Southeast Green - Business depends on the environment and the environment depends on business

The Days After Earth Day

 

Earth Day was again a phenomenal success this year with a tremendous amount of cooperation amongst those seeking to heal the planet, but where does that energy go during the rest of the year? Four of the remarkable leaders who expanded environmental awareness to new heights on Earth Day say they are more concerned about the days after Earth Day.  

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Chipotle, GMOs And Monsanto’s Toxic Glyphosate

Chipotle, GMOs And Monsanto’s Toxic Glyphosate #1MilNonGMOThe popular quick-service restaurant understands that genetically engineered foods, called GMOs, are often grown in a way that is harmful to the environment.

In particular, Chipotle has highlighted the fact that the use of herbicide-tolerant GMOs is leading to a huge increase toxic weed killers.

No wonder executives at Chipotle have come to the conclusion that buying GMOs is not in line with their brand values to find “the very best ingredients [they] can – with respect for animals, farmers, and the environment…”

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Always-On Inactive Devices May Devour $19 Billion Worth of Electricity Annually

But Billions of Dollars and Kilowatt-Hours Can Be Saved

Approximately $19 billion worth of electricity, equal to the output of 50 large power plants, is devoured annually by U.S. household electronics, appliances, and other equipment when consumers are not actively using them, according to a groundbreaking study released today by the Natural Resources Defense Council.

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Restoring America’s Lost Species

A few hours north of Atlanta begins the range of what was once a common site in the canopies of eastern forests: the American Chestnut. With the importation of the trees’ Asian counterparts came a fungal blight that reduced a common canopy dweller to mere shrubs in forest undergrowth. By the 1940s the blight, Cryphonectria parasitca, had infected almost all of the trees despite both chemical and physical interventions by the American Forest Service. The fungus delivers its major blow by entering the bark of the tree and subsequently killing everything growing above the point of infection. The loss of this fast growing lumber and the chestnuts that fell from its branches annually created a hole in the economy of the Appalachian people as well an absence in the diet of many forest creatures of the region. While it may have seemed like the end for the American Chestnut, hope still existed in the small shoots that emerged from the root systems still living beneath the forest floor. Although the blight prevents the trees from reaching full size, scientists saw that there was still a chance for recovery. Charles Burnham and Paul Rutter believed the answer would be found in the blight resistant genes of Chinese Chestnuts and in the 1980s they implemented a breeding program to test their theory. Today, this project lives on in the form of the American Chestnut Foundation. However, new evidence may suggest that, in addition to the classic breeding program, genetic engineering shows promise in the efforts to introduce blight resistance into the chestnut trees.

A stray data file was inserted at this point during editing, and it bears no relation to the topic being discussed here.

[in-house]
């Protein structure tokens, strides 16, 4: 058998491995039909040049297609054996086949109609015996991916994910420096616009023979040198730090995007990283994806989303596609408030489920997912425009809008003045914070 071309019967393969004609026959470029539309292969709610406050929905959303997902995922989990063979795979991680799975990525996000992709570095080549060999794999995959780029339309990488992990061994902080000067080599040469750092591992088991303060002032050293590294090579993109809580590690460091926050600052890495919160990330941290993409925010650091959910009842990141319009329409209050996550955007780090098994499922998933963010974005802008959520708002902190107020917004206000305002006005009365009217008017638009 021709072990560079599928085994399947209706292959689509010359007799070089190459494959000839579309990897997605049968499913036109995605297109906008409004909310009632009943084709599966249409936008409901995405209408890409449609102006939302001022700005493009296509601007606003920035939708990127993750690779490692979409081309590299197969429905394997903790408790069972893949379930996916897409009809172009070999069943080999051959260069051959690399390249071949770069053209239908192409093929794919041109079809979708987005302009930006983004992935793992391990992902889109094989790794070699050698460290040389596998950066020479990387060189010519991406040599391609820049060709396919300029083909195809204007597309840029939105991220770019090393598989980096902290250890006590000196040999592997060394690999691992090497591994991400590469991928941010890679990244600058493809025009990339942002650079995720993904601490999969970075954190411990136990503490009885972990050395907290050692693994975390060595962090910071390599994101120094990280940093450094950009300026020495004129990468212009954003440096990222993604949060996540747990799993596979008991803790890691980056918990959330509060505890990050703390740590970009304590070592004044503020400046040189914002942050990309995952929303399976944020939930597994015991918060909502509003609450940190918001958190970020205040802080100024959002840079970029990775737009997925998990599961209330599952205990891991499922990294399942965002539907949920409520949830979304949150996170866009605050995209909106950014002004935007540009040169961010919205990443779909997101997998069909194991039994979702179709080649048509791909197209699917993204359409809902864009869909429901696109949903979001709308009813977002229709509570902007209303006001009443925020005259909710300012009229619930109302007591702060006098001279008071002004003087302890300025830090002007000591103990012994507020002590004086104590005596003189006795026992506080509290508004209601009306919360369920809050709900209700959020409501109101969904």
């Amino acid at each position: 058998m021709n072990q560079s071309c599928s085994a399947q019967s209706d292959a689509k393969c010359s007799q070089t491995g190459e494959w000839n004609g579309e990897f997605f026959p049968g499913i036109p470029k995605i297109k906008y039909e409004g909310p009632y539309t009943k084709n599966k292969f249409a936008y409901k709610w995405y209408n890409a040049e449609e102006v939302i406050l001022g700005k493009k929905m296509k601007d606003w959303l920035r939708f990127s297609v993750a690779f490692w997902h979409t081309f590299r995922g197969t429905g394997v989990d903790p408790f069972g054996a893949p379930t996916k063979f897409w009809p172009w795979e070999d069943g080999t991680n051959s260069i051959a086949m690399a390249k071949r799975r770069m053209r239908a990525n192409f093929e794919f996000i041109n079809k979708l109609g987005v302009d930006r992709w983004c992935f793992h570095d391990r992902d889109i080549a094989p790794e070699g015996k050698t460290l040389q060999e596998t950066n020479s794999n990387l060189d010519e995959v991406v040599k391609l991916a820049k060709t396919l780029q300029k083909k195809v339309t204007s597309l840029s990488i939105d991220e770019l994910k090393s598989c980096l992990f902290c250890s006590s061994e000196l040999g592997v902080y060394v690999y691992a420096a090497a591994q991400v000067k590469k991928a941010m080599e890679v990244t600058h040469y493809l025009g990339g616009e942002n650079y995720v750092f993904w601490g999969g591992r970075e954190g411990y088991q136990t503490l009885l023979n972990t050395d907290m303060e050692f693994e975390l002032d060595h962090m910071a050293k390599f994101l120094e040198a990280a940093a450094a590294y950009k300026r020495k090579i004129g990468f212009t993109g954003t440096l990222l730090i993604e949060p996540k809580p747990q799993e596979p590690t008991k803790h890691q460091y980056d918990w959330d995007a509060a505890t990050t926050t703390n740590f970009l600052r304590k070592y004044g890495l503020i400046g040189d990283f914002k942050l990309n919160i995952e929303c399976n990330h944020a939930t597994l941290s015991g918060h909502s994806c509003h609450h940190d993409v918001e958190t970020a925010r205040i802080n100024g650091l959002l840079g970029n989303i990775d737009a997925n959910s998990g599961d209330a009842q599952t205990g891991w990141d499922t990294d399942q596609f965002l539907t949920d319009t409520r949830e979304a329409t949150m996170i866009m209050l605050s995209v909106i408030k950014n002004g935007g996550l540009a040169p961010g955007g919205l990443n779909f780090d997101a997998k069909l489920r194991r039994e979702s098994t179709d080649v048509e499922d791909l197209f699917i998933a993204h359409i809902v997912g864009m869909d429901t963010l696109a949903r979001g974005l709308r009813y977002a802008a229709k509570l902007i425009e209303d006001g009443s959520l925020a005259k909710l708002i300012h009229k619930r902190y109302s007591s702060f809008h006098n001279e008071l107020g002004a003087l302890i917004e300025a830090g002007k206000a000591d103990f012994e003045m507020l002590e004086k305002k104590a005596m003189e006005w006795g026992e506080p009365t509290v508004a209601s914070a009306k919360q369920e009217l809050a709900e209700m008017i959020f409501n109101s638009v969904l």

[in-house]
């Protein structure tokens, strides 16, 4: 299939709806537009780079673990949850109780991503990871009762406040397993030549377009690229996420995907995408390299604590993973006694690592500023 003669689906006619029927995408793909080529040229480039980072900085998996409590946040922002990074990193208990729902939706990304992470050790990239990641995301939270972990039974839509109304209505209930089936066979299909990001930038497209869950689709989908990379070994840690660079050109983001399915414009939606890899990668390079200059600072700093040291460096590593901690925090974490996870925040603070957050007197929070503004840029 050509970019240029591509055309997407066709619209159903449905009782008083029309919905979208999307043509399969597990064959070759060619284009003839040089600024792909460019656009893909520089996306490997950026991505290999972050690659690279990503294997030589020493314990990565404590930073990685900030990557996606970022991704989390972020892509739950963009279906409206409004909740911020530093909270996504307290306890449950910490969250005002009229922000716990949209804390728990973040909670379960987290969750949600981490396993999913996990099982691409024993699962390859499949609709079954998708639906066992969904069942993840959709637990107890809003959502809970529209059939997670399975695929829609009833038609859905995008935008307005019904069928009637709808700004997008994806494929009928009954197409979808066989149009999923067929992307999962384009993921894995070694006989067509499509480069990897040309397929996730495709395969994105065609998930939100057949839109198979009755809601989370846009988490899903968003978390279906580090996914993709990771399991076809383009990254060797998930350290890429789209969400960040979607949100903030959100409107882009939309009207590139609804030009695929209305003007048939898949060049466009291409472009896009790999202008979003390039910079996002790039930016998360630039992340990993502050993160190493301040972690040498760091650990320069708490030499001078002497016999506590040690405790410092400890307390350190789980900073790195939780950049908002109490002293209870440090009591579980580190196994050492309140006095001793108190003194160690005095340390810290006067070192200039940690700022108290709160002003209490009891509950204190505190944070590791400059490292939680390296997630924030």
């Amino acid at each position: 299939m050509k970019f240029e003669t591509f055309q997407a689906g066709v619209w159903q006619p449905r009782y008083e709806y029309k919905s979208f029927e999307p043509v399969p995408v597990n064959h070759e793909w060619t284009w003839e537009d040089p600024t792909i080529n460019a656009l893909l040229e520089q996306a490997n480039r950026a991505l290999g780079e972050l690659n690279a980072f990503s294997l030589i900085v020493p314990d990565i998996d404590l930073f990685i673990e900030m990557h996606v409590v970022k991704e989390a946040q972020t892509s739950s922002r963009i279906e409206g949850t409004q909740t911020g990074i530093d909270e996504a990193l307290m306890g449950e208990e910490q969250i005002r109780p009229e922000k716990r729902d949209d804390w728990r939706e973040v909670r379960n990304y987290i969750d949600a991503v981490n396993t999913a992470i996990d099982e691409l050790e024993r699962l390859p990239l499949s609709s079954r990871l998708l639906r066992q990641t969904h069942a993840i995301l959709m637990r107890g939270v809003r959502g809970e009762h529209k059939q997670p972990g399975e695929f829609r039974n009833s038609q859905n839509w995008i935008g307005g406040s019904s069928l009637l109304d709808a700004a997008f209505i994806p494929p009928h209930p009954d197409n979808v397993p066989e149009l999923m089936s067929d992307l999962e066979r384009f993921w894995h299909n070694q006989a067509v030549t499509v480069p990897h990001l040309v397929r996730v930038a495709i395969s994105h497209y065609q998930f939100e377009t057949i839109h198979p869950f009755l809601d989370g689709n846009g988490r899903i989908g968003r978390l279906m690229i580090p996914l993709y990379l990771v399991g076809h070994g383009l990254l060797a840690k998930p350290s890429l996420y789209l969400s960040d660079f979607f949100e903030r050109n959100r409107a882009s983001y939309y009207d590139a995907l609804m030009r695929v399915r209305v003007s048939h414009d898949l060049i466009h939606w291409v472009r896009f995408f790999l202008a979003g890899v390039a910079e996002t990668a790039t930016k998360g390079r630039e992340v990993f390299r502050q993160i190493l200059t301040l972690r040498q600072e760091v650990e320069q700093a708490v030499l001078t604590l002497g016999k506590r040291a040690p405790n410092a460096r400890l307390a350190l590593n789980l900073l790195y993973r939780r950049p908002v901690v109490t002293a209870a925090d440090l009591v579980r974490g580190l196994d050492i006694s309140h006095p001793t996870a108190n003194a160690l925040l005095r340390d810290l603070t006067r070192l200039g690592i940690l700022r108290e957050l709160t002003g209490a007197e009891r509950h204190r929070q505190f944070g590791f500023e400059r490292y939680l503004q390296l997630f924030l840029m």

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Doubling of Financial Professionals Offering Fossil Fuel Free Portfolios Seen From 2013 to 2015

SRI Conference Poll Confirms Strong Growth of Fossil-Free Focus, Interest in "Low Carbon" Investments

The number of investment professionals in the U.S. offering fossil fuel-free portfolios to investors nearly doubled-jumping from 22 percent to 42 percent of those polled-from 2013 to 2015 amid growing signs of retail and institutional investor interest in such choices, according to The SRI Conference 2015 Fossil Fuels Divestment Survey released today by First Affirmative Financial Network.

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The True Cost Of Food